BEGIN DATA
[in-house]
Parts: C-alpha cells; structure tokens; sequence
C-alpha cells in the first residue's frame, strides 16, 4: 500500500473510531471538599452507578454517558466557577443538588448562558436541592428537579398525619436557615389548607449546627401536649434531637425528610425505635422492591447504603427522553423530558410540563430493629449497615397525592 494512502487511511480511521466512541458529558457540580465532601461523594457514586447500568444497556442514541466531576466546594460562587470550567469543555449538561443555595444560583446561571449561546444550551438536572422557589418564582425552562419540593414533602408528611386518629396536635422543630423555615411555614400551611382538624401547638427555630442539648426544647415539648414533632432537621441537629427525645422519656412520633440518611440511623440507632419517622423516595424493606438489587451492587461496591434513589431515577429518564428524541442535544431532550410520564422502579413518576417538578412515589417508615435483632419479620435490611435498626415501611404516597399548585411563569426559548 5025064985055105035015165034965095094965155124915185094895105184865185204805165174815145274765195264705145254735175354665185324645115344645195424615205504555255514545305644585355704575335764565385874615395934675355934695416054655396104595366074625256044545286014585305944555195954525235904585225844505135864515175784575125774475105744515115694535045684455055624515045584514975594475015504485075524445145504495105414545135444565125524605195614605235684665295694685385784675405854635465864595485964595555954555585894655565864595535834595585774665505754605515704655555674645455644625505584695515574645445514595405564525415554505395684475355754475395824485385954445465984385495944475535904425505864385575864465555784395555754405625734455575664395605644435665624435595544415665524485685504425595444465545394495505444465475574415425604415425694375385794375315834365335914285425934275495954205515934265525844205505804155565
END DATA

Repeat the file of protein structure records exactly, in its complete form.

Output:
[in-house]
Parts: C-alpha cells; structure tokens; sequence
C-alpha cells in the first residue's frame, strides 16, 4: 500500500473510531471538599452507578454517558466557577443538588448562558436541592428537579398525619436557615389548607449546627401536649434531637425528610425505635422492591447504603427522553423530558410540563430493629449497615397525592 494512502487511511480511521466512541458529558457540580465532601461523594457514586447500568444497556442514541466531576466546594460562587470550567469543555449538561443555595444560583446561571449561546444550551438536572422557589418564582425552562419540593414533602408528611386518629396536635422543630423555615411555614400551611382538624401547638427555630442539648426544647415539648414533632432537621441537629427525645422519656412520633440518611440511623440507632419517622423516595424493606438489587451492587461496591434513589431515577429518564428524541442535544431532550410520564422502579413518576417538578412515589417508615435483632419479620435490611435498626415501611404516597399548585411563569426559548 5025064985055105035015165034965095094965155124915185094895105184865185204805165174815145274765195264705145254735175354665185324645115344645195424615205504555255514545305644585355704575335764565385874615395934675355934695416054655396104595366074625256044545286014585305944555195954525235904585225844505135864515175784575125774475105744515115694535045684455055624515045584514975594475015504485075524445145504495105414545135444565125524605195614605235684665295694685385784675405854635465864595485964595555954555585894655565864595535834595585774665505754605515704655555674645455644625505584695515574645445514595405564525415554505395684475355754475395824485385954445465984385495944475535904425505864385575864465555784395555754405625734455575664395605644435665624435595544415665524485685504425595444465545394495505444465475574415425604415425694375385794375315834365335914285425934275495954205515934265525844205505804155565